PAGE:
Controlling Wasps In The Yard

Yellowjackets and other social wasps may be found in large numbers as we enter late summer and through the fall. Most of the wasps are beneficial and feed on garden pests, however, some can become aggressive. Most stings will come from the Western yellowjacket species of wasp. To begin controlling the wasps in your yard, it is important to first properly identify which species is present.

The most common wasps in Montana are bald-faced hornets, paper wasps, and Western and aerial yellowjackets. Paper wasps are yellow and black. Yellowjackets are also mostly yellow and black, whereas bald-faced hornets are mostly all black with just a bit of white.

Traps are available for western yellowjackets; however, they are most effective when they are placed out in early spring. At this time in late summer, controlling some of the larger nests may be more difficult as there may be thousands of wasps within a nest that can be the size of a basketball or larger. Western yellowjacket nests may be hard to find and are usually on the ground, whereas bald-face hornet nests are usually up in a tree. If a nest is exposed and accessible, soapy water can be applied to it. Exposed and accessible nests can also be enclosed with a large garbage bag at night and then frozen, being sure to wear protective clothing. There are chemical sprays available for actives nests. Use products with active ingredients such as deltamethrin, tralomethrin, permethrin, bifenthrin, tetramethrin, and allethrin. Apply these products late in the evening, early in the morning, or on a cool, rainy day when the nests are not as active. Removing food sources such as garbage cans or drippings from the grill from around your home will also help, as the wasps are attracted to these. After the weather turns cool and there are a few frosts, you can knock down the nests, as these abandoned nests are not used the next year and will decompose during the winter.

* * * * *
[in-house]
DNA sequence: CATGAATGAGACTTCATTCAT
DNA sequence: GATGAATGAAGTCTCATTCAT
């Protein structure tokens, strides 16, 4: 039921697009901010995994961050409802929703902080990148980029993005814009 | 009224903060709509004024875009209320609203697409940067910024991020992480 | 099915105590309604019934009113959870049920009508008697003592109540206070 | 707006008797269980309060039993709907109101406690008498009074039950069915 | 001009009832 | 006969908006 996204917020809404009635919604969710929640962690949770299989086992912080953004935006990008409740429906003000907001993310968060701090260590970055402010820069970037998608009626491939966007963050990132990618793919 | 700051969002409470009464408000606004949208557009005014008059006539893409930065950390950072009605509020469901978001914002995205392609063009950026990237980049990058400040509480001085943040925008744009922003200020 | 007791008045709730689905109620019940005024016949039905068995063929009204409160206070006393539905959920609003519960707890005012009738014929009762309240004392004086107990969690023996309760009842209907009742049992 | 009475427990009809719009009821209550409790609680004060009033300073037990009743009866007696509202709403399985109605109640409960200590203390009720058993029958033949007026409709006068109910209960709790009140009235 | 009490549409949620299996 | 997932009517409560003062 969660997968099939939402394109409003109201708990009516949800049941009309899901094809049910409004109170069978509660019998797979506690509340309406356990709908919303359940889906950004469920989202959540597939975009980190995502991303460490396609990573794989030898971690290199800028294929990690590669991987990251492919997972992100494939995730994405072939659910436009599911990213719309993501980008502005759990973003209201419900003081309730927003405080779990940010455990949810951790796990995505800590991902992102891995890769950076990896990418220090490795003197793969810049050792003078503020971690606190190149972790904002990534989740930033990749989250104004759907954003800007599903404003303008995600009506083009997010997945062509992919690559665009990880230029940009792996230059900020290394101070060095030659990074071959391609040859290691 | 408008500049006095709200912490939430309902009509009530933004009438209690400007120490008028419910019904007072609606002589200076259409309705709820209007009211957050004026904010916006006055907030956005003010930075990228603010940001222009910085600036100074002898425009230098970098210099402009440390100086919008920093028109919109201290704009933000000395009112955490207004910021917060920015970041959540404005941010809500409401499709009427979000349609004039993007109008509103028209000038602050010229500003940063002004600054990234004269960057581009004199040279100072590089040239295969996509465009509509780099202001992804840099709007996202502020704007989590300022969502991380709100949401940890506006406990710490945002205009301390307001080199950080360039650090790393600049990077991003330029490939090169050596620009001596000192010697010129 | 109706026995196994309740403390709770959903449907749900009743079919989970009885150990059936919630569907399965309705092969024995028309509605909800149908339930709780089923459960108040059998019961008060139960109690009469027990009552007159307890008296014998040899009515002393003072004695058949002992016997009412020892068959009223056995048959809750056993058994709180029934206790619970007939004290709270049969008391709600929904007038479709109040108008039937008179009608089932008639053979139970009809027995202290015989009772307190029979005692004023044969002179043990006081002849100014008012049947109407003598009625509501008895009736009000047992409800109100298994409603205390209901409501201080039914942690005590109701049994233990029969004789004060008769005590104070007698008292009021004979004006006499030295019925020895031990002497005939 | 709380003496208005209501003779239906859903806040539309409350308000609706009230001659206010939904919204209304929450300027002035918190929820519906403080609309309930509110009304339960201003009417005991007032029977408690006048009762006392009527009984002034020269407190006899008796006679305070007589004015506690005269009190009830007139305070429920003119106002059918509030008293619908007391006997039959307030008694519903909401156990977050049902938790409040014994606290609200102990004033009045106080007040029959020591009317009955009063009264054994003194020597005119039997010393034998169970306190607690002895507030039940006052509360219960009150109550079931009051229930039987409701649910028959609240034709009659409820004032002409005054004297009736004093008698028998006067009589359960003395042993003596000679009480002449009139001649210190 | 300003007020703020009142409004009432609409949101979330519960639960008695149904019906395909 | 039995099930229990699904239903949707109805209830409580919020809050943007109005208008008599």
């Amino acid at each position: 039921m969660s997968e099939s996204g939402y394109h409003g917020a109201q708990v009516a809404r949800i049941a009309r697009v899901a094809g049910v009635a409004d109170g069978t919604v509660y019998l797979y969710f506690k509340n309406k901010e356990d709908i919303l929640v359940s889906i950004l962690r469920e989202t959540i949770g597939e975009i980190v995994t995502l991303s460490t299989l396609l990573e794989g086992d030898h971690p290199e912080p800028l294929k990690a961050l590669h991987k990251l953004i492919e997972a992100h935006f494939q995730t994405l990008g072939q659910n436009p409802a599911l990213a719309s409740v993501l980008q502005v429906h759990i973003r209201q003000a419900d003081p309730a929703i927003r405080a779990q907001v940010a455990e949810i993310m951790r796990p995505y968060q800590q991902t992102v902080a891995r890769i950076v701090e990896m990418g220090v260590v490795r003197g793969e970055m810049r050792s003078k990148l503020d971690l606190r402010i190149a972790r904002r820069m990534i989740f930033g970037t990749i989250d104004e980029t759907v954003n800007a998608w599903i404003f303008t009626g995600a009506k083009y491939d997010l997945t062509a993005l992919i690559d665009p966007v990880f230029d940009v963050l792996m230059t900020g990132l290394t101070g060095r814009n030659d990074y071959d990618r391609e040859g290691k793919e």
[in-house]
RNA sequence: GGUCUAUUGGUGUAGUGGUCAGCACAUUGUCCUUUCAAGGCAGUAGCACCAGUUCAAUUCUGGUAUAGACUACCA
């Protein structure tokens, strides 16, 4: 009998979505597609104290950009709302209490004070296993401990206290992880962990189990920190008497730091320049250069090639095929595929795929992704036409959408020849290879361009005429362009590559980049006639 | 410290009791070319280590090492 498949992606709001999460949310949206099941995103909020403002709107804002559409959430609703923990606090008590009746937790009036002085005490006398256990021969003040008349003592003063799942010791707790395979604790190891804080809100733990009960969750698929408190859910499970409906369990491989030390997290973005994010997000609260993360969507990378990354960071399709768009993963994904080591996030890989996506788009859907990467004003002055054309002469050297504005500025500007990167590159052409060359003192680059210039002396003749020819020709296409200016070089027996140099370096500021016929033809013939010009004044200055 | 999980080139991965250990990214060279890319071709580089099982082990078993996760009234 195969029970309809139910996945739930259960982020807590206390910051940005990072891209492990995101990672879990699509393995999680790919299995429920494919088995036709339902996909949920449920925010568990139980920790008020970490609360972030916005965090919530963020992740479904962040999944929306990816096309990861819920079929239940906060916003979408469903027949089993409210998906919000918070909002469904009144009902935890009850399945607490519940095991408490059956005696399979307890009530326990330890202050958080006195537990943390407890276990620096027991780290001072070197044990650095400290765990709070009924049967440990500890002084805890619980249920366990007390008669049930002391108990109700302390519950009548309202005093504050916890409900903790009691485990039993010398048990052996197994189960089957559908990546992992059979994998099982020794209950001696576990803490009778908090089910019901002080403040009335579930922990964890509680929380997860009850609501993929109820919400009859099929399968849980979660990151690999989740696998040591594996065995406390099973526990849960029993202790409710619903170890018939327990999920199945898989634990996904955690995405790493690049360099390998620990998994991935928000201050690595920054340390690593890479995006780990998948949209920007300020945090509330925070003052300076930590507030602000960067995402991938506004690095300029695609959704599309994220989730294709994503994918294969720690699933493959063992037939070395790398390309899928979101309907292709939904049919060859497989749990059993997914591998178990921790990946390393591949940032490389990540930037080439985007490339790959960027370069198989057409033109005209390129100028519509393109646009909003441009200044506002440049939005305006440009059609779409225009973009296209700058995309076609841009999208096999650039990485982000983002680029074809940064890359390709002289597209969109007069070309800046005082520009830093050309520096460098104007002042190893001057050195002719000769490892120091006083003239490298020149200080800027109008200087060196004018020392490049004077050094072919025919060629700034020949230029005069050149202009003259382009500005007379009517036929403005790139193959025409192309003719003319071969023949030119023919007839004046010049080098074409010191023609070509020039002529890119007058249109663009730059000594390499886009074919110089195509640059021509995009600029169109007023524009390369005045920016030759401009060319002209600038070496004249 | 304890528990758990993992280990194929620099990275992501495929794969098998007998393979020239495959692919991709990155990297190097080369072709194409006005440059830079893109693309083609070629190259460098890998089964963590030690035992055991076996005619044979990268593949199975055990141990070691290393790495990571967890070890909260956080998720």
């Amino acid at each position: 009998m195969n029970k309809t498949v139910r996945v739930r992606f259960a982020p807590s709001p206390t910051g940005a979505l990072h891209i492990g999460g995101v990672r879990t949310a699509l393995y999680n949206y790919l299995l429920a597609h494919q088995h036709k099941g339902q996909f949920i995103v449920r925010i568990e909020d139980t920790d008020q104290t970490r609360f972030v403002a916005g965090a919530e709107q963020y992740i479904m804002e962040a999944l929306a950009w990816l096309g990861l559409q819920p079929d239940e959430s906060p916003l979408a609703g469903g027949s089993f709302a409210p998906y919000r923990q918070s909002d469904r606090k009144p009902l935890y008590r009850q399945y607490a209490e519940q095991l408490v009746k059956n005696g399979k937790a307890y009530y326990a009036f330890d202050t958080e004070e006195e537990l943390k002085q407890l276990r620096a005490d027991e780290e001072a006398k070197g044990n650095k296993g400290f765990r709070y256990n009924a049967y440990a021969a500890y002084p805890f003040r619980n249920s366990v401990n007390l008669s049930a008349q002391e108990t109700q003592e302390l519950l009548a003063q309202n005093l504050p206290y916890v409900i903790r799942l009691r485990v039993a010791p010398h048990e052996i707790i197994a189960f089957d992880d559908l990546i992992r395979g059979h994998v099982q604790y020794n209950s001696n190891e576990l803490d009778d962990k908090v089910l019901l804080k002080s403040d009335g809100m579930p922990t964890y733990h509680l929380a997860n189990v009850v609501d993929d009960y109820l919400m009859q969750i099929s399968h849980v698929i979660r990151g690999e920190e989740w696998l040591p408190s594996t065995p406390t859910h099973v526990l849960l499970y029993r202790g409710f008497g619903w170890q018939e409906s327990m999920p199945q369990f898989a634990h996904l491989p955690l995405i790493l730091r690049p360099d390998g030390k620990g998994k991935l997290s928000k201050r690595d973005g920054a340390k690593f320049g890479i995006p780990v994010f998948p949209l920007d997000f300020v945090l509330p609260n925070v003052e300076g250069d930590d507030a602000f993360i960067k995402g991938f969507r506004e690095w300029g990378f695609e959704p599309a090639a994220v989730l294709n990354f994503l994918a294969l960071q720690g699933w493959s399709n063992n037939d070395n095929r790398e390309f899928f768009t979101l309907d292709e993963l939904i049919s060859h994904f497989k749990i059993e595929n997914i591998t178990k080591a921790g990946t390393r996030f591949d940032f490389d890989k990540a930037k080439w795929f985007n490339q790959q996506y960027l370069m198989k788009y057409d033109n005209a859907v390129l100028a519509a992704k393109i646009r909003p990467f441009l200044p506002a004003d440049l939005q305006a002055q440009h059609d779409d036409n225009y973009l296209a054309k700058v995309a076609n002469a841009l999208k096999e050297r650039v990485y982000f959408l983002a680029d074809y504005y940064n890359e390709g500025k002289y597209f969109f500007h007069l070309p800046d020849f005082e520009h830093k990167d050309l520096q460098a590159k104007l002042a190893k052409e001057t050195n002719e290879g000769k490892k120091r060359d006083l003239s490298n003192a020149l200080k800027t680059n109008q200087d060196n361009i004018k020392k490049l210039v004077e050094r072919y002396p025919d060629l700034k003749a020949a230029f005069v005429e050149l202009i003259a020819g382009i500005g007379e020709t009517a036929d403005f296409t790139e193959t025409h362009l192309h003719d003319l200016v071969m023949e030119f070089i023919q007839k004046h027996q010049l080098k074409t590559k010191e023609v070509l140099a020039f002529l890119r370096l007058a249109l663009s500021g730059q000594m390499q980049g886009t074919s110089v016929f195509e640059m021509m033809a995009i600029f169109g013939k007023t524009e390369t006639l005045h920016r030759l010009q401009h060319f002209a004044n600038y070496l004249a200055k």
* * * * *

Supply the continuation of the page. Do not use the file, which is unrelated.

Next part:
If you have any questions, contact the MSU Richland County Extension Office at 406-433-1206 or [email protected].


Reader Comments(0)

Rendered 04/18/2024 16:31